At the start of each campaign the attacking team begins inside a ten-yard wide “starting circle” directly in front of their center goal posts; the defending team may place themselves anywhere they like on their half of the field, which usually means near the weapon stations. No weapons may be touched prior to the start of a campaign; no player may take weapons from the opposing team side until the attacking team breaches the defending team side.
Play begins when the starting whistle is blown and the “goat,” the defending team player whose head is to be the target, is chosen. The goat is chosen randomly by computer and is visually signaled to opponents and to spectators by a ring of lights, set in the threep head or neck, becoming illuminated; they will remain illuminated for the remainder of the campaign. The goat, alone among the defending players, is not allowed to use a weapon; they must evade capture by running or by fighting using their own bodies. A goat may disarm an opponent by taking a weapon from them and discarding it (or giving it to a team member to use) but may not use it offensively themselves.
When a goat is selected and the campaign whistle blows, the attacking team has thirty seconds for at least one of their members to breach the opposing side of the field. Once the breach has occurred, all players may engage on either side of the field, and pick up any remaining available weapons. If the attacking team does not breach within thirty seconds, a penalty is assessed, points deducted from scoring, and a new campaign begins with the attacking team now on defense. Likewise, until the defensive side is breached, defensive players may not enter the attacker’s side of the field.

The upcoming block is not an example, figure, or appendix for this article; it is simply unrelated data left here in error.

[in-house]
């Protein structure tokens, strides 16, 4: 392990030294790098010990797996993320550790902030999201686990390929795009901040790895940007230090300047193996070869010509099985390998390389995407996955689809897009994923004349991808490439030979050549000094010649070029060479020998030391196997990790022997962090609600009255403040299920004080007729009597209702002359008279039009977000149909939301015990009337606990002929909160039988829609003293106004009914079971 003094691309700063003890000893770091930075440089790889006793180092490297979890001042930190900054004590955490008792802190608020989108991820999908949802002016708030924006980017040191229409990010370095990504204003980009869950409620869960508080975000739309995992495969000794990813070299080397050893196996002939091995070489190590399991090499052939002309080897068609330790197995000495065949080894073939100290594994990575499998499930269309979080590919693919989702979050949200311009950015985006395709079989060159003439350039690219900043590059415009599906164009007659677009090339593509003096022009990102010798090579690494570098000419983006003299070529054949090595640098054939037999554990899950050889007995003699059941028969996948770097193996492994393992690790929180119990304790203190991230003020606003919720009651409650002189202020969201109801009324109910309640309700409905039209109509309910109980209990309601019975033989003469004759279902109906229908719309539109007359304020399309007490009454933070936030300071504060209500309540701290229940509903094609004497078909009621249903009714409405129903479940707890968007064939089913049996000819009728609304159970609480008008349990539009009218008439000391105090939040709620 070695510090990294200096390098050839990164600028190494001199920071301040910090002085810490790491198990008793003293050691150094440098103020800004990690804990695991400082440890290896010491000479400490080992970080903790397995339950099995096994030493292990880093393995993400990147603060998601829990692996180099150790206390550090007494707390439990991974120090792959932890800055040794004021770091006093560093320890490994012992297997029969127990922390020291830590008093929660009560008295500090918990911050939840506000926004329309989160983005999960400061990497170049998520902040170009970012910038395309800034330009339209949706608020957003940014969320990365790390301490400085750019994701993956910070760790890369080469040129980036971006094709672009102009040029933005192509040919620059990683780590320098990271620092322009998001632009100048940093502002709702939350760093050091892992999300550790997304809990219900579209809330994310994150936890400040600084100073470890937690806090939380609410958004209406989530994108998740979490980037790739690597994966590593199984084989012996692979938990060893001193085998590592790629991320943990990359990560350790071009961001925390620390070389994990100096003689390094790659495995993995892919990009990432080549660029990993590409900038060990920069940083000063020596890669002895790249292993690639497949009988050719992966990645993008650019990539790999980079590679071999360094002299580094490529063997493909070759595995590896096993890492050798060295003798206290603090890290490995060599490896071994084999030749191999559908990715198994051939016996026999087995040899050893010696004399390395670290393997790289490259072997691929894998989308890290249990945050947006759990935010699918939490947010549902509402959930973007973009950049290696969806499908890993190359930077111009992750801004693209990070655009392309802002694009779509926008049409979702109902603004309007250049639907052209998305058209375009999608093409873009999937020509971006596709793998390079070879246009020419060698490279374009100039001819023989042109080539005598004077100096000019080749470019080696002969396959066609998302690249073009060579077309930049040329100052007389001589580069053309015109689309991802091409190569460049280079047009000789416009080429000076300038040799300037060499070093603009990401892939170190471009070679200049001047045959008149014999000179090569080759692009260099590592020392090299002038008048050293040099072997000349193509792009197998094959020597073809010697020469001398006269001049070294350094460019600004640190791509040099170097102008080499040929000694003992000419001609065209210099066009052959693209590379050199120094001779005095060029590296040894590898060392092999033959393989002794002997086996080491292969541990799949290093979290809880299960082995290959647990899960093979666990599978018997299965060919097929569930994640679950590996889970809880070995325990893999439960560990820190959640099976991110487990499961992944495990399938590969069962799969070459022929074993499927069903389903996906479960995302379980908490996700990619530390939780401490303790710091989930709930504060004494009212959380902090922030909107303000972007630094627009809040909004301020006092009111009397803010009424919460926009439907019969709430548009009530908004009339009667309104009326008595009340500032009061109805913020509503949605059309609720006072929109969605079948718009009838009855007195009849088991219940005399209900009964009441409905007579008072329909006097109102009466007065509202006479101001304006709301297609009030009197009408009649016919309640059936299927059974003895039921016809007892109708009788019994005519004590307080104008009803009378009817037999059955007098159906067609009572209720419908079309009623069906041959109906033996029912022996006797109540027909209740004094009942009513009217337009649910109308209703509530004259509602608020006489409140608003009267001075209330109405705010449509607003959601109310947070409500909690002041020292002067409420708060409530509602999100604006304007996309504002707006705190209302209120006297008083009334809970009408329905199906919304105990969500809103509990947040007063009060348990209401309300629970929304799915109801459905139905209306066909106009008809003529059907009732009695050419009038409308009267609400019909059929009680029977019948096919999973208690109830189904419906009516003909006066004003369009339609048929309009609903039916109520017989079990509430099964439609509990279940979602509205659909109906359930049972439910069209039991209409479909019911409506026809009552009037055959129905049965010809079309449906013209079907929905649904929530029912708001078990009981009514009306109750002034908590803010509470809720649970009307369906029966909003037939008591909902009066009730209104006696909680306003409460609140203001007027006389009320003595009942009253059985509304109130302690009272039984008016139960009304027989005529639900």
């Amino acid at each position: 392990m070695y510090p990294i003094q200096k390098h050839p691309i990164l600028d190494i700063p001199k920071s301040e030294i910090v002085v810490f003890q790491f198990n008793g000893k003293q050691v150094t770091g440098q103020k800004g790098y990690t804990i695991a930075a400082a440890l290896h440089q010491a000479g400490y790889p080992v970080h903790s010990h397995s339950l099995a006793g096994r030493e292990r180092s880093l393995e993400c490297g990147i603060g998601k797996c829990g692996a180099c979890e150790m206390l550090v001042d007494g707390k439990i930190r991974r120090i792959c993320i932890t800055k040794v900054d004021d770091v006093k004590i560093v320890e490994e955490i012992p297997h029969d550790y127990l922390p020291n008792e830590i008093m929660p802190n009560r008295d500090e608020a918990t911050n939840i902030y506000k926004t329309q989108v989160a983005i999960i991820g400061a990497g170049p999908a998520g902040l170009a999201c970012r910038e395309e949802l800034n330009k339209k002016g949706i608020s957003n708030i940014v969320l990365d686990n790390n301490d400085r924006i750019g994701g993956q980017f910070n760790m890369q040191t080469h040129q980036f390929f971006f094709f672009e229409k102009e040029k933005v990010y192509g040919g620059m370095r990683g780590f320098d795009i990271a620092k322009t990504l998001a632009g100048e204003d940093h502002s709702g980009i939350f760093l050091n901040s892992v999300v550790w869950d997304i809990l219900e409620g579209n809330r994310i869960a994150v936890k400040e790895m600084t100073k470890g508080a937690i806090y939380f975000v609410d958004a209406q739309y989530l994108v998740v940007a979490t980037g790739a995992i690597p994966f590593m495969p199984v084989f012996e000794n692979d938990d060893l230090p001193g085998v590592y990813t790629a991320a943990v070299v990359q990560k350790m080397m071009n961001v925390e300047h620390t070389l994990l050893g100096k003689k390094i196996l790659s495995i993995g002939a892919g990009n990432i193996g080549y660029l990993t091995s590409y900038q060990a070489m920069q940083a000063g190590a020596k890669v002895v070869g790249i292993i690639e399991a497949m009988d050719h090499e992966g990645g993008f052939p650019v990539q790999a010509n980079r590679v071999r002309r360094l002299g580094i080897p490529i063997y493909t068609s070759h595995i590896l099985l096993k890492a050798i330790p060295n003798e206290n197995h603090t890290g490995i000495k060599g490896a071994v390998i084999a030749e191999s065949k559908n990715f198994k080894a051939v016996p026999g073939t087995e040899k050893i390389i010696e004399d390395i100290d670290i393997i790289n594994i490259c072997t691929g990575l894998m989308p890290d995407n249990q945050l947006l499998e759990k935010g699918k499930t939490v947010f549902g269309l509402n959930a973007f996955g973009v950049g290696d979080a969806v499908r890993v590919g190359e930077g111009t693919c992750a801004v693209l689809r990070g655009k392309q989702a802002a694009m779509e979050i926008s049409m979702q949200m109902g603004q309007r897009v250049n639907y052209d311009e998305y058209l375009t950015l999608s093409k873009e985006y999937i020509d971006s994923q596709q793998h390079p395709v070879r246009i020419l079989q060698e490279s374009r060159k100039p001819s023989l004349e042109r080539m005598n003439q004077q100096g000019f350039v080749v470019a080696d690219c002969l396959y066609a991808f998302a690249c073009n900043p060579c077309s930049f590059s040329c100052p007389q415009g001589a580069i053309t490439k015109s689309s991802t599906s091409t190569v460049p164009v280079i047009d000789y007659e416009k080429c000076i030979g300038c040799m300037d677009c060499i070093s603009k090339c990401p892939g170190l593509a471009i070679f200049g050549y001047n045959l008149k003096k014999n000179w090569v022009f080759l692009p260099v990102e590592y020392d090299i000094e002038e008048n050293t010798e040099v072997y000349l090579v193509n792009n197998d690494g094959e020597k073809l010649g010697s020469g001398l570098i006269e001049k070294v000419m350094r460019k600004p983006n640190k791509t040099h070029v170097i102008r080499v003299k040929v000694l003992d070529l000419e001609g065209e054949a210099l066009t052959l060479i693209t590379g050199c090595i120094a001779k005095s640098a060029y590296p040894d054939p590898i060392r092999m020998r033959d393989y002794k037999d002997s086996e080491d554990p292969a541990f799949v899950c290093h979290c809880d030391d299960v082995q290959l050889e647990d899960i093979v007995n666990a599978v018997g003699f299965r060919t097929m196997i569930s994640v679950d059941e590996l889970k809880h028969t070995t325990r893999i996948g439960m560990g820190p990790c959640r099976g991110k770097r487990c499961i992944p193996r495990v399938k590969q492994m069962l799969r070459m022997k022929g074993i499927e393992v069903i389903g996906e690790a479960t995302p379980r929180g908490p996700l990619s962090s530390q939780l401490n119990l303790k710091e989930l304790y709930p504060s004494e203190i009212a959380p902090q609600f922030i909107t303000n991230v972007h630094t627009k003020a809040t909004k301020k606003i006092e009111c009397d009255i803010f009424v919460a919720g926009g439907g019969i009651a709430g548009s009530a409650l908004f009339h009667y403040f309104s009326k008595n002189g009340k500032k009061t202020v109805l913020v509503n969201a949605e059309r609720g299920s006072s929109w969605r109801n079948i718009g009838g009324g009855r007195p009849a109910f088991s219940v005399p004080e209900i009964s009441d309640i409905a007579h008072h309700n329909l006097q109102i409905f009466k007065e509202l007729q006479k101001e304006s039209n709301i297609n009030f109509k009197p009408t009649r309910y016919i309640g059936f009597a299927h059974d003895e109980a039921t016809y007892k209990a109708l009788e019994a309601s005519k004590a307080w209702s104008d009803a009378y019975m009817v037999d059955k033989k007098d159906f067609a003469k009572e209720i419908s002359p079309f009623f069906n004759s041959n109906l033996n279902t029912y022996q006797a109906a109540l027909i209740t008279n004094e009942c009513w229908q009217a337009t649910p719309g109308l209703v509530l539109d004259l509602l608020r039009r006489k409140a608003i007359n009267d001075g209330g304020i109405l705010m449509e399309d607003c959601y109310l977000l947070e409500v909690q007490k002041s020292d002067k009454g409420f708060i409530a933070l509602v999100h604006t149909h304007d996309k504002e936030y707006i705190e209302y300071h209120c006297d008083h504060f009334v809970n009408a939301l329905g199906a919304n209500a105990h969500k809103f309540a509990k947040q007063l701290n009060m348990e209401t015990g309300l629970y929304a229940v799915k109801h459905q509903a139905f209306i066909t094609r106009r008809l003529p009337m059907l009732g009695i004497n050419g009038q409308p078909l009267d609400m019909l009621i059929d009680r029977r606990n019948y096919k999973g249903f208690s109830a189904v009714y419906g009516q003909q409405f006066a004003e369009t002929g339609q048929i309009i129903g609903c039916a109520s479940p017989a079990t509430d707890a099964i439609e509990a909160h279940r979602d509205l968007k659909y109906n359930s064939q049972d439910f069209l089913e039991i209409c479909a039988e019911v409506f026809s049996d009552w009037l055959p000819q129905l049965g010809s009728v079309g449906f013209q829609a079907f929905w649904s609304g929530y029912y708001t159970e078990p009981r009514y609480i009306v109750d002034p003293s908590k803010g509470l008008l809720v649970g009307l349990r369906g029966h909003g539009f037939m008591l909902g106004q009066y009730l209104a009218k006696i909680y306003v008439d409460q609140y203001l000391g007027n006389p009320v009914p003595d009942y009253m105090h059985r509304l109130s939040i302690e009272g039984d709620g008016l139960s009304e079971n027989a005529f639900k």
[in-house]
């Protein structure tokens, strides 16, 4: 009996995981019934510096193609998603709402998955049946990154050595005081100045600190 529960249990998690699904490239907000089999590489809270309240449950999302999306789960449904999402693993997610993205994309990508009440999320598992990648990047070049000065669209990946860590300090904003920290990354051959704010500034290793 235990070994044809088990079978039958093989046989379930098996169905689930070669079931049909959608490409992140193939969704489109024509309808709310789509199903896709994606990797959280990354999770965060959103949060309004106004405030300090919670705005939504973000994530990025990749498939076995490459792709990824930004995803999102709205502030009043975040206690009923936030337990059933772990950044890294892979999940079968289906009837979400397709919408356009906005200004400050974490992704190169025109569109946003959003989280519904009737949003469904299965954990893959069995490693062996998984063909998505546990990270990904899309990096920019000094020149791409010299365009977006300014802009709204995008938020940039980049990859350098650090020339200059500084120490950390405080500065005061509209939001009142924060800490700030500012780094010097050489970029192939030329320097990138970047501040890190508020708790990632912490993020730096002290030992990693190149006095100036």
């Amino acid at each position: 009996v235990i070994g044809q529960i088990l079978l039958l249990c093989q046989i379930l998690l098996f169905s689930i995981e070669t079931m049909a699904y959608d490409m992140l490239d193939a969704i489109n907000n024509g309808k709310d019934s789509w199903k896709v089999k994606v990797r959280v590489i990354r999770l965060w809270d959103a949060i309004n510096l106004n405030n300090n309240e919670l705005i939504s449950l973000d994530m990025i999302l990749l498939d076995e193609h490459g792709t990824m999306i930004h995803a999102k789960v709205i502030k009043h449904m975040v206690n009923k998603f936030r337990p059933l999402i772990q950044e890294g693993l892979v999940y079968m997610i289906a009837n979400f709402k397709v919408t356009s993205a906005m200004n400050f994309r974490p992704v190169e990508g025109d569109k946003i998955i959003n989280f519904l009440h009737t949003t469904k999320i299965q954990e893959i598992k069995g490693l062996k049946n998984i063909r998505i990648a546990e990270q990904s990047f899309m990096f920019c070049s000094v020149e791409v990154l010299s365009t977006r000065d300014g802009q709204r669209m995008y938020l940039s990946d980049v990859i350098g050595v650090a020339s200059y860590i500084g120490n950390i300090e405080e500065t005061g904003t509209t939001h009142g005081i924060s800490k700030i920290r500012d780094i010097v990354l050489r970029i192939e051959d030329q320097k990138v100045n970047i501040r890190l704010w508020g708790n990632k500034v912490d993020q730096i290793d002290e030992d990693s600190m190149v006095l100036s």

The goat’s head may be removed by either an opposing player striking it off with a weapon (headshots with a crossbow bolt will trigger the head to fall off) or by removing it physically with their own threep. Once the head is removed, the opposing player with the head is now the “carrier” and must transport it to their own goal. While a player is a carrier, they may not carry a weapon; they are vulnerable to attack without the help of their teammates.
A carrier may choose to hand or pass the head to a teammate. The new carrier must then drop any weapons.
Defensive players must attempt to retrieve the head by wresting the head from the carrier, disabling the carrier and taking the head, or intercepting the head while it is being passed. Once the defensive players have possession of the head, they have the option of either running out the clock for the coda portion of campaign, which offer no points, or returning the head to the goat’s body, which does. The head must be physically returned and in possession of another defensive player when it touches the body. Once the goat’s head touches any part of the goat’s body in this manner, it is considered returned and the coda portion of the campaign is over.
Attacking players may attempt to retake the head; defensive players to again retrieve it and so on until the end of the coda portion of the campaign. As long as the head is in bounds and neither through a goal nor returned, it is in play.